Neally’s dissertation seeks to better understand minority students’ positive educational experiences that led them to majoring in a STEM (science, technology, engineering, mathematics) subject, to examine experiences that challenged their success, and to investigate why minority students are underrepresented among those pursuing a STEM education. Neally is working to publish her research findings in hopes of empowering administrators with strategies to support students and educators of color.

Kate Neally
Kate Neally is one of 23 participants in the inaugural doctoral hooding ceremony.

“I’d like to help teachers be better prepared when entering the classroom, and I want to help diversify teaching through supporting students of color who want to enter teaching,” Neally said.

Smith’s dissertation explores non tenure-track faculty’s perceptions of pedagogical preparedness when they began teaching at the college level and how these individuals describe support they receive in comparison to tenure track faculty. Smith notes that non tenure-track faculty, such as herself, are increasingly utilized to instruct a majority of the undergraduate courses in U.S. higher education.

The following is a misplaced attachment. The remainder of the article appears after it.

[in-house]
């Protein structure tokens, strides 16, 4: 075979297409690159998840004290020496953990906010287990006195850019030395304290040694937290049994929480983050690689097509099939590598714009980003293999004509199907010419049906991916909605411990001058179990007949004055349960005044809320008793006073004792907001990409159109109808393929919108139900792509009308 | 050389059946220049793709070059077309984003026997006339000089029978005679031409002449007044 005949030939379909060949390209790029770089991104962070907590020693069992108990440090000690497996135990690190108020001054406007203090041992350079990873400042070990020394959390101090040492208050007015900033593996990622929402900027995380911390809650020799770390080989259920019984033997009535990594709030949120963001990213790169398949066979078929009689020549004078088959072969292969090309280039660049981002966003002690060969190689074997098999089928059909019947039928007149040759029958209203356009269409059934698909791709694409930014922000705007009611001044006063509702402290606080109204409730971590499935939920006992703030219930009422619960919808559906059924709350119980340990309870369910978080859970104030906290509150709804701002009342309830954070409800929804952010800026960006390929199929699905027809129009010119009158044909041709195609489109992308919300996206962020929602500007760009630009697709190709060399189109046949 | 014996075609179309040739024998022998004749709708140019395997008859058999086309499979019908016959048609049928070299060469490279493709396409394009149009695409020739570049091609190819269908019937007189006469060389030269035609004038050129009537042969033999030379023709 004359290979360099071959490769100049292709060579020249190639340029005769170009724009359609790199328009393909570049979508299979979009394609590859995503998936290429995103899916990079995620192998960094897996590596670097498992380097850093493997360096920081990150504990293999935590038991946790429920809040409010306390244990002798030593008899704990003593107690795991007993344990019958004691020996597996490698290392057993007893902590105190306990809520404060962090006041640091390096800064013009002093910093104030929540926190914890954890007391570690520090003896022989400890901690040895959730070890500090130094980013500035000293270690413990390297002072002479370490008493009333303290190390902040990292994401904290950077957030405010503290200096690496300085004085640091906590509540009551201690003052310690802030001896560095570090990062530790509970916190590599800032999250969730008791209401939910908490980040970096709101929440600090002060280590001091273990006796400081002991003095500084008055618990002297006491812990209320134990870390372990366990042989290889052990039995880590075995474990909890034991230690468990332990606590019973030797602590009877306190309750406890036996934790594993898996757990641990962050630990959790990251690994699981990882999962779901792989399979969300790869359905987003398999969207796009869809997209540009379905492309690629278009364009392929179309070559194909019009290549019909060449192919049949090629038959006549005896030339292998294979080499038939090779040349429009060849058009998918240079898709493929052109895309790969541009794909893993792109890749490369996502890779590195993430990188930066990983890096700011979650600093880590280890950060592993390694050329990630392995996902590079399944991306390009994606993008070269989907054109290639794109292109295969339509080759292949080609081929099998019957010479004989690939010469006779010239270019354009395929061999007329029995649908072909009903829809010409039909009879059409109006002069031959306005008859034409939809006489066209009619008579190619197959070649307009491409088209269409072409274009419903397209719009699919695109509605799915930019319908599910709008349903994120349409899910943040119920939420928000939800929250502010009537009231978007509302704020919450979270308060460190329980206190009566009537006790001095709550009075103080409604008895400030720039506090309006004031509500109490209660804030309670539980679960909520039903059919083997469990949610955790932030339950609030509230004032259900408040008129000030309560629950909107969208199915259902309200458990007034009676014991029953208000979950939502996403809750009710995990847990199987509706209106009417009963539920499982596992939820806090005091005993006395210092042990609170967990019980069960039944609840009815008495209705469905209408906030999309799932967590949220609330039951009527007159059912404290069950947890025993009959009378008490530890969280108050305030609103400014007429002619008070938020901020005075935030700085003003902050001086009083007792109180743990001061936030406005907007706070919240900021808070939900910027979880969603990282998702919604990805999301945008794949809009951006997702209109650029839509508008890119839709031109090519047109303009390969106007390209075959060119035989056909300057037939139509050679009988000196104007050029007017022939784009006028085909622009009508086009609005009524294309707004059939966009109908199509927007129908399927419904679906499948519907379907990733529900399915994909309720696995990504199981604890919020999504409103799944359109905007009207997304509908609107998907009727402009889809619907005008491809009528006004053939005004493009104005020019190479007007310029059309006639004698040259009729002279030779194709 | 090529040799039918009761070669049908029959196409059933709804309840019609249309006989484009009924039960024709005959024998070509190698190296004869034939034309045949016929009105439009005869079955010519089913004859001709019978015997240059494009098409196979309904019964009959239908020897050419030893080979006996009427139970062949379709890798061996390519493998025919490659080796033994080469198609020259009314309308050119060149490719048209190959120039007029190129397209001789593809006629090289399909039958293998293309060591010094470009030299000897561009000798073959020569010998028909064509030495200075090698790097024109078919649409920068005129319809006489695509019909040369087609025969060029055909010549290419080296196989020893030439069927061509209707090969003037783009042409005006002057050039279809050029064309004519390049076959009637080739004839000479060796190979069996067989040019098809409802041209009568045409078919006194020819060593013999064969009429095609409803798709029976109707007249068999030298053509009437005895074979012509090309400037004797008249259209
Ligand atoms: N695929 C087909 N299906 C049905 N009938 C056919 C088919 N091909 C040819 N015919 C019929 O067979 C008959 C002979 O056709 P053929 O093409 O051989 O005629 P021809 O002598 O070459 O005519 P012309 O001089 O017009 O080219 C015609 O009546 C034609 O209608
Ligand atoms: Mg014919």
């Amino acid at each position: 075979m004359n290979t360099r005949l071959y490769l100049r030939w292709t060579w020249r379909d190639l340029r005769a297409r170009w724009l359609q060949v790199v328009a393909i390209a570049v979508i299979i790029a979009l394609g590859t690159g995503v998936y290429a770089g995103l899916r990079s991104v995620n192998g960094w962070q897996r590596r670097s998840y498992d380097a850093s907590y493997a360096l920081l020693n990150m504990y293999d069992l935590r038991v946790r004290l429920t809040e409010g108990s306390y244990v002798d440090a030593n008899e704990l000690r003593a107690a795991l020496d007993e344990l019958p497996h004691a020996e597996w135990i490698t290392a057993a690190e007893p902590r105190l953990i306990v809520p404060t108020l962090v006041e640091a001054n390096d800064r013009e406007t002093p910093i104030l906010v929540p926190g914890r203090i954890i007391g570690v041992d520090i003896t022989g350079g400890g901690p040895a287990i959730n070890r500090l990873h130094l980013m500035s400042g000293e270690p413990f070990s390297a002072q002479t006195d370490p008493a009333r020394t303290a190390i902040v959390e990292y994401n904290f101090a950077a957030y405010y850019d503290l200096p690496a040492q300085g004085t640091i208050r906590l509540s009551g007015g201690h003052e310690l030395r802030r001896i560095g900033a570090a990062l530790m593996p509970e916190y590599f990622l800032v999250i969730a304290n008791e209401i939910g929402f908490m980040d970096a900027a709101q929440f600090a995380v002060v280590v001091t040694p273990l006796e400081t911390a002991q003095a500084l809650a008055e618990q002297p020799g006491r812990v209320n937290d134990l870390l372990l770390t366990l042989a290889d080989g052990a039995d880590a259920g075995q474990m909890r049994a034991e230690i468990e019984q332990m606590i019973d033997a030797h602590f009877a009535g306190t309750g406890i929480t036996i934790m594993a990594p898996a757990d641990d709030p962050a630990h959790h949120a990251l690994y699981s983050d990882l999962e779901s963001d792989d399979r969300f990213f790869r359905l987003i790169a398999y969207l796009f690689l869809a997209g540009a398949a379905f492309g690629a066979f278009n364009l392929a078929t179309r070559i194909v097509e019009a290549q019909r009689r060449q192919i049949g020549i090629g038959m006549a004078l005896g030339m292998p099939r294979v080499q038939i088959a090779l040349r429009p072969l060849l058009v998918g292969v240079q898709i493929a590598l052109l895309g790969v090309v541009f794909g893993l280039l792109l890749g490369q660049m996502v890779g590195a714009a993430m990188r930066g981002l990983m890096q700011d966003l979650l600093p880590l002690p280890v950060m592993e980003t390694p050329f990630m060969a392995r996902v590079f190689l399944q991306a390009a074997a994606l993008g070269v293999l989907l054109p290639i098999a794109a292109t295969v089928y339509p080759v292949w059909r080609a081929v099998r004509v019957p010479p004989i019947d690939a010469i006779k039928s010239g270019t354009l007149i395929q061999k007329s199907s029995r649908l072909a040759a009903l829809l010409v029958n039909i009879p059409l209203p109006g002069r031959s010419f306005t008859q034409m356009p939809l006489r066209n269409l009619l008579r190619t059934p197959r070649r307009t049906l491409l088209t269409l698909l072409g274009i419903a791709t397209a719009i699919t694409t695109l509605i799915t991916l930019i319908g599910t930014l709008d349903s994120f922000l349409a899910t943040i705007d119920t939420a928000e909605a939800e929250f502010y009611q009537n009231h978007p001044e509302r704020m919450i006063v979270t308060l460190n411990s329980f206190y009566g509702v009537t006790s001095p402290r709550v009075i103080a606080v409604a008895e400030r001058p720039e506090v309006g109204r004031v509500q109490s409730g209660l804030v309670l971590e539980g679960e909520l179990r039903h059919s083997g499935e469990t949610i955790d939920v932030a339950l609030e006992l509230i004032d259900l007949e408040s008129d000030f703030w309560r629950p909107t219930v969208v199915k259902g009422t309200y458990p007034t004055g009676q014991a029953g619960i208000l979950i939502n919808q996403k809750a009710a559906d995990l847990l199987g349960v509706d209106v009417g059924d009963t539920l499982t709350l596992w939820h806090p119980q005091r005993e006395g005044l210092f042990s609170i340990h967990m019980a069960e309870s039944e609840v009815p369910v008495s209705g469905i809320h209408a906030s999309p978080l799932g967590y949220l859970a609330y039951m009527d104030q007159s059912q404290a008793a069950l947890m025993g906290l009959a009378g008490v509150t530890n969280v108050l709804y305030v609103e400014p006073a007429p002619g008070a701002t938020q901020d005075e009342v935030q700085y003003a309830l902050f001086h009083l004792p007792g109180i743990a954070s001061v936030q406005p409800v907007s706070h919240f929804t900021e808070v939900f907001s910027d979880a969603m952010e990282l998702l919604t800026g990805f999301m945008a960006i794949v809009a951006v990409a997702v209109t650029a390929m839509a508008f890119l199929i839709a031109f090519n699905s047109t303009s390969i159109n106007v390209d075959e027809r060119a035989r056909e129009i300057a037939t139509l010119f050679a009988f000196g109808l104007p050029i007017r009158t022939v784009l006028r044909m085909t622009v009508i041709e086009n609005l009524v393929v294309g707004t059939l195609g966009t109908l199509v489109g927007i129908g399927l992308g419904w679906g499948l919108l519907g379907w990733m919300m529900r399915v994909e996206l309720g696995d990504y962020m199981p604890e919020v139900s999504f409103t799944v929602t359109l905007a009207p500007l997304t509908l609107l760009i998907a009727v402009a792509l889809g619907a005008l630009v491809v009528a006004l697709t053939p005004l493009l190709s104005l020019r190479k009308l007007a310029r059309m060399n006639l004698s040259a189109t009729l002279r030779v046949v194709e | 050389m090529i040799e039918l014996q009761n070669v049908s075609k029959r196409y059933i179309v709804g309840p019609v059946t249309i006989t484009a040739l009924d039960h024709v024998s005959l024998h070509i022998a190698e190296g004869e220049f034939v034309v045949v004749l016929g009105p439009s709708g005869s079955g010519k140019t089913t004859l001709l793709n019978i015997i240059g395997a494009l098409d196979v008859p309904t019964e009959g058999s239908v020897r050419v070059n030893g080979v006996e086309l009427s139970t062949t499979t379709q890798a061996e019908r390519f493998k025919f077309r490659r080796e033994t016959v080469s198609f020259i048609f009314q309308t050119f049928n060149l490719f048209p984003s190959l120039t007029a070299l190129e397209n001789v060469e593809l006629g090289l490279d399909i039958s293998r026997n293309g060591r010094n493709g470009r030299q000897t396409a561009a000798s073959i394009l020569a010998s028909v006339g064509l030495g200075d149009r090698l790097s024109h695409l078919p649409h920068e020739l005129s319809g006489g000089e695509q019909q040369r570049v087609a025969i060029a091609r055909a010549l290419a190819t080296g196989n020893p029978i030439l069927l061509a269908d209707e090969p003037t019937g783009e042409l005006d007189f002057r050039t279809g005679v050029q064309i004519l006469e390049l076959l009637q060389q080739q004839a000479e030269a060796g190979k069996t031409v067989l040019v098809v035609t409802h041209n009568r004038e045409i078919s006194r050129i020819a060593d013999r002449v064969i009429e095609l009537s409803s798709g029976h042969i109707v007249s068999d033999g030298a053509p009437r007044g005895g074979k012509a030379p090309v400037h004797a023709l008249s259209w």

“I would like to see the practical use of this research, where it’s used by universities to really inform how they’re setting up collaborative support systems for non tenure-track and tenure-track faculty,” Smith said.

Shortly after successfully defending her dissertation, Smith posted to social media, “Three of the most exciting sounds of my life: ‘I do’; ‘It’s a boy’; Congratulations Dr. Smith!’”

Smith will seek publication of her paper while continuing in her sixth year at Illinois State as a kinesiology and recreation instructor focused on recreational therapy.

She also plans on getting a new tattoo.

Smith—nicknamed “Sis” by her “Grandpa Casey”—already has several tattoos of personal significance.

“On one side of my ankle I’ll have ‘Dr.’ and on the other side I’ll have ‘Sis.’”

This story is one of a series of profiles on Redbirds who are graduating this December. For more information about how Illinois State is celebrating commencement this semester, visit the Graduation Services website.